After close to six years of reviewing music I don't whether it's less forgivable or more understandable that I would get trapped into assuming I'd know what to expect musically from a band based on the region of the world they come from. There's no use denying that after a while as a reviewer you come to expect a particular sound from musicians based on where they live. However, it's also a disservice to any artist to automatically attempt to pigeonhole them for any reason. People changing, evolving, growing bored with an approach and looking for new ways in which to express themselves is the very nature of art. Therefore, just because a band is from an area of the world which has become known for a very distinct style of music is no reason to expect the same from them, no matter what they've recorded in the past.
Over the past decade or so the music of the Tuareg, or Kel Tamashek, people of the sub-Saharan desert region of North Africa has been heard more and more in Europe and North America. Its distinctive mixture of traditional rhythms and modern electric guitar has grabbed the attention of world music and popular music fans alike. Bands like Tinarwian and individuals like Bombino (Omara "Bombino" Moctar) have garnered international recognition with their performances and recordings and have done much to popularize the music. Born out of rebellion, most of the first generation of musicians had taken part in uprisings by the Kel Tamashek against the governments of Mali and Niger, as a means of inspiring their people to keep fighting for their rights and reminding them of their cultural traditions. The music has gone from being banned by regional governments to being in demand at international music festivals.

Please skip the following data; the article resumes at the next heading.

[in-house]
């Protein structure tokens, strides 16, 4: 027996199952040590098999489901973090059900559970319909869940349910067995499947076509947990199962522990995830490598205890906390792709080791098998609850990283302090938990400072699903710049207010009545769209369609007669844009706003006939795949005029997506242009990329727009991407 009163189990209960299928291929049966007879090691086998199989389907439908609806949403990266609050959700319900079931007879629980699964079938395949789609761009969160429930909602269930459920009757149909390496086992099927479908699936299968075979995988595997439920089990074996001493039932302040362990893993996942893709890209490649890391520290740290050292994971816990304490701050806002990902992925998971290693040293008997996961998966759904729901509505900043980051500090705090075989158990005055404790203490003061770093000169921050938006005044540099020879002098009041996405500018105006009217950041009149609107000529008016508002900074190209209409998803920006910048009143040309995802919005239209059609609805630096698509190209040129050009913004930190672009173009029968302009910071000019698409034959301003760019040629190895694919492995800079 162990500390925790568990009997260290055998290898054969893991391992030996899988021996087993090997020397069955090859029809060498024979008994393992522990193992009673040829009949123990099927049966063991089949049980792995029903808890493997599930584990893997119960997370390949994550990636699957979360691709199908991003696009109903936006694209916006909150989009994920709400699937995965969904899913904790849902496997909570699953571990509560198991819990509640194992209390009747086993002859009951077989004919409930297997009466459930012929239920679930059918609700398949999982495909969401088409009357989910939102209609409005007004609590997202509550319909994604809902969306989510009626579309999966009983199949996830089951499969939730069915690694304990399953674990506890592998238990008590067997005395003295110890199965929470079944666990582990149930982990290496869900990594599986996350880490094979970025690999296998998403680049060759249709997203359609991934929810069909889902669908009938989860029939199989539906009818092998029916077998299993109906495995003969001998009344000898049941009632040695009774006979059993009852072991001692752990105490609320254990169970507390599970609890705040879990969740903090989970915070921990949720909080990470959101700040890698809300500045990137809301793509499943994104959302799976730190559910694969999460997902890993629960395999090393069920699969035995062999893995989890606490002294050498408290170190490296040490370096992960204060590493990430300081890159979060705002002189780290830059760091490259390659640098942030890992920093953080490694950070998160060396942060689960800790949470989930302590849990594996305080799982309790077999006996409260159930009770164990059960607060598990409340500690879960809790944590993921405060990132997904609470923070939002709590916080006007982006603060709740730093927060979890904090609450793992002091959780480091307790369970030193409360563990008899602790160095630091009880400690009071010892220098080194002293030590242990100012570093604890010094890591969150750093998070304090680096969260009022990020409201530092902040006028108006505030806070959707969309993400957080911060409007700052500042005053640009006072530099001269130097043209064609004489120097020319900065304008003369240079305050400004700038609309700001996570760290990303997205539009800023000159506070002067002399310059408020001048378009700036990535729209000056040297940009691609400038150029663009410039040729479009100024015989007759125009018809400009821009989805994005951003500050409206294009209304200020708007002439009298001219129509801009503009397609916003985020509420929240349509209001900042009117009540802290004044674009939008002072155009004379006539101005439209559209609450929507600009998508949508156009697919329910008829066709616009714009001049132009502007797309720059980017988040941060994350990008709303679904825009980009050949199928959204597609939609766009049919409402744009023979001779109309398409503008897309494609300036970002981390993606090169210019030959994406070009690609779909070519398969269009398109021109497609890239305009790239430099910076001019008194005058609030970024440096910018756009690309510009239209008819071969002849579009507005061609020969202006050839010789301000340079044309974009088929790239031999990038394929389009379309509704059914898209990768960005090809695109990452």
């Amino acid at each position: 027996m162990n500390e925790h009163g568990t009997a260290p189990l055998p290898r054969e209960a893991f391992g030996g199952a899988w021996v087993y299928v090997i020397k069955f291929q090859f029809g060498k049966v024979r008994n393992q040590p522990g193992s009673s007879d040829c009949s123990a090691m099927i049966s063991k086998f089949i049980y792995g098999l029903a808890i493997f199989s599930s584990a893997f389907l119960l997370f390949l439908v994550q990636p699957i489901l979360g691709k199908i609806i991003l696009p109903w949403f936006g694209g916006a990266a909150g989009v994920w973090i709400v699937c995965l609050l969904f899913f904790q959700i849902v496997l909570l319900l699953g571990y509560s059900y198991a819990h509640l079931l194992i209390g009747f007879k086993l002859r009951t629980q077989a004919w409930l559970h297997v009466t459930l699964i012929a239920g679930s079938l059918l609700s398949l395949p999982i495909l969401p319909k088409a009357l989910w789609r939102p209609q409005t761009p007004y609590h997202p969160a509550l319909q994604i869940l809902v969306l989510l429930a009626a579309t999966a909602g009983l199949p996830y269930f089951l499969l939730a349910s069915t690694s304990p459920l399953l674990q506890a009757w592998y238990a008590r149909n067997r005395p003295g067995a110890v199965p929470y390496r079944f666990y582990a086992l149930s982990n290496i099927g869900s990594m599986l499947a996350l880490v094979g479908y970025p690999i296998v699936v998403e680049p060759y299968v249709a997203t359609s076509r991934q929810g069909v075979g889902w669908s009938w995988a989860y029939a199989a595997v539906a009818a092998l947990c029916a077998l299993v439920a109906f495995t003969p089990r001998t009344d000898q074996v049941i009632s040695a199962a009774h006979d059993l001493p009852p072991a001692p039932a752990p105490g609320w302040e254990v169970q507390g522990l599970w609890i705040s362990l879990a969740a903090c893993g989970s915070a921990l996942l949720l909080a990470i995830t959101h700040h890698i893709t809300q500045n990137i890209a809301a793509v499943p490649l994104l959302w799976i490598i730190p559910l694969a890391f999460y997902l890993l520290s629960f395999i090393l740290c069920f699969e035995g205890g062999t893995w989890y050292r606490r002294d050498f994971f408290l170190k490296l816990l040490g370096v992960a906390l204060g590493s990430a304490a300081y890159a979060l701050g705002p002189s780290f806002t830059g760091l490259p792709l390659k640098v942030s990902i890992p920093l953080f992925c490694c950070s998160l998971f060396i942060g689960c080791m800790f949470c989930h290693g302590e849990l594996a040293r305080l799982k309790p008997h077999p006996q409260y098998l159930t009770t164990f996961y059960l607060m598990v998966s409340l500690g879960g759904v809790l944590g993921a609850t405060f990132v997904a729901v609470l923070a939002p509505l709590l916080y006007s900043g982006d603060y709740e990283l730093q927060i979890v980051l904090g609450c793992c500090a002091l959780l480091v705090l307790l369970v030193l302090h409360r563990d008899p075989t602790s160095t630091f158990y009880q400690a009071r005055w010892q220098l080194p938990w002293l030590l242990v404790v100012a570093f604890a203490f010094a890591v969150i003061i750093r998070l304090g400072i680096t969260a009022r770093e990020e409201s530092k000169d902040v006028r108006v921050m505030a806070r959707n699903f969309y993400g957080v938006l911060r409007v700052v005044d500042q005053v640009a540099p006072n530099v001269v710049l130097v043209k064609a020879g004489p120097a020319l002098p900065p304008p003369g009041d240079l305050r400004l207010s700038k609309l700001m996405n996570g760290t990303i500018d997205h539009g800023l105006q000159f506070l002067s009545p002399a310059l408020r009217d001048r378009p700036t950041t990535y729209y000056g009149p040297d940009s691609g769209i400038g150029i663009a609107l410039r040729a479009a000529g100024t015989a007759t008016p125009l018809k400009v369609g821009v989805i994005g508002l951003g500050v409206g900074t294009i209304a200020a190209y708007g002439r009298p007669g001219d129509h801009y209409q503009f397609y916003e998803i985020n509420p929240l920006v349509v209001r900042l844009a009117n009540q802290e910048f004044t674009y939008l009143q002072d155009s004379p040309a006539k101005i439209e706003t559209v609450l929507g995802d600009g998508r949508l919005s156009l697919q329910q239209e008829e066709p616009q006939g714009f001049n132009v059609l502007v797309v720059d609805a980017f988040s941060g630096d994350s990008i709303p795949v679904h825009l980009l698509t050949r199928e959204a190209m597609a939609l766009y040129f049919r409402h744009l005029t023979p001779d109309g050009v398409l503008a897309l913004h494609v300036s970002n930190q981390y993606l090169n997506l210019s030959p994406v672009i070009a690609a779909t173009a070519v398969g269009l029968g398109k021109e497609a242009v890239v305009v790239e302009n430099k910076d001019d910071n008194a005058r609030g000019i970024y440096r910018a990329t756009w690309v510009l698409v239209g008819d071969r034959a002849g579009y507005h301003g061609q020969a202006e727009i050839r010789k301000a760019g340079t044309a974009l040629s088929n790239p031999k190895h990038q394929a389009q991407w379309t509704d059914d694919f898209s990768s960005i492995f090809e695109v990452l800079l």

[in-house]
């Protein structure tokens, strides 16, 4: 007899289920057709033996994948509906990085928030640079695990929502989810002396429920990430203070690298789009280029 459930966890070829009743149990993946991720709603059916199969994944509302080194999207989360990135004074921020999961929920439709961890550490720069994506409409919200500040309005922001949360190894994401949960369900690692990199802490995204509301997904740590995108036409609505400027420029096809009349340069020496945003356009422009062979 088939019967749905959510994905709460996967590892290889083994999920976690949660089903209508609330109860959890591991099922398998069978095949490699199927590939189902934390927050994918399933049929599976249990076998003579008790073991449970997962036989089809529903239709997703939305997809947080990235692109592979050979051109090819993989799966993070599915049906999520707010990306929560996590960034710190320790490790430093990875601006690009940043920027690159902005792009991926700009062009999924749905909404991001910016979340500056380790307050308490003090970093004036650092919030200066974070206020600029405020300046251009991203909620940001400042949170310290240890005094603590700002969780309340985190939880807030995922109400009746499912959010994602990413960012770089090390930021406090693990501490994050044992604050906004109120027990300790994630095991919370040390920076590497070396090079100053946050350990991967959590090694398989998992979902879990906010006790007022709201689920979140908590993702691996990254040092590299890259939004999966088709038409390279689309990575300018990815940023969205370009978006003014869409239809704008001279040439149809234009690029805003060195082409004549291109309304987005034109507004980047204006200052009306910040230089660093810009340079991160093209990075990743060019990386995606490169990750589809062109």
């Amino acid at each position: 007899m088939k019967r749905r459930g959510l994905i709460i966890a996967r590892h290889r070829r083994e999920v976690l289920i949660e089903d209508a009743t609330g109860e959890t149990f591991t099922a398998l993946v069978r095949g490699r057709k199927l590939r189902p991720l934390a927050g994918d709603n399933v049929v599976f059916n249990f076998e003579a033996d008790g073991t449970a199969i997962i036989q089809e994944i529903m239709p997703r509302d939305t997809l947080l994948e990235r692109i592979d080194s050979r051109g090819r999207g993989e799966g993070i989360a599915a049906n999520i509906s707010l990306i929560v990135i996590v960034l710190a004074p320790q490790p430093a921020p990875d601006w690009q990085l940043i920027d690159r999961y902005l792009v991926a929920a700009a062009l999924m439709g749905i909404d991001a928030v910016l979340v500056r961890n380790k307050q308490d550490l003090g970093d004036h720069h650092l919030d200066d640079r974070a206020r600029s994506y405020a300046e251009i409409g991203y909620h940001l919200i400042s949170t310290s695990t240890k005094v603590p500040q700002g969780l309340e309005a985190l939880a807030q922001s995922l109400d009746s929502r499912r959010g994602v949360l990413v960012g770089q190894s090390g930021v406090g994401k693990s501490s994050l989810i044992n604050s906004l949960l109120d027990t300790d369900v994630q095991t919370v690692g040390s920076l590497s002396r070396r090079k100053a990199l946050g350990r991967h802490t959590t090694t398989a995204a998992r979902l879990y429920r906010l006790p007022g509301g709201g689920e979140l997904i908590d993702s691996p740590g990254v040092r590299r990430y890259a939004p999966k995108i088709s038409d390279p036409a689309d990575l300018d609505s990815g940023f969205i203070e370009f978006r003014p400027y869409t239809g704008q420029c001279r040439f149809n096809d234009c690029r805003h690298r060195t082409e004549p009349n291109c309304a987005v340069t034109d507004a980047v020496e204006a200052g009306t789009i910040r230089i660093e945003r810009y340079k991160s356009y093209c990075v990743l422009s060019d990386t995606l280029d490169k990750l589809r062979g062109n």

While not as well known internationally, Group Doueh, a family band headed by father Salmou Bamaar on guitar, has been around since the early days of both the Kel Tamashek rebellions and the guitar-driven music it spawned. Like others Bamaar lived with the knowledge that just by playing his music he was risking his life. Members of Bombino's original band were assassinated by the Niger government, and at one time possession of any "guitar player" music was against the law. Its only been since the peace treaties of late 2009 that it has been safe for musicians from Niger to return from exile. Still, cassettes of their music were made and passed from hand to hand, listened to by the people, and made their way into the hands of interested outsiders.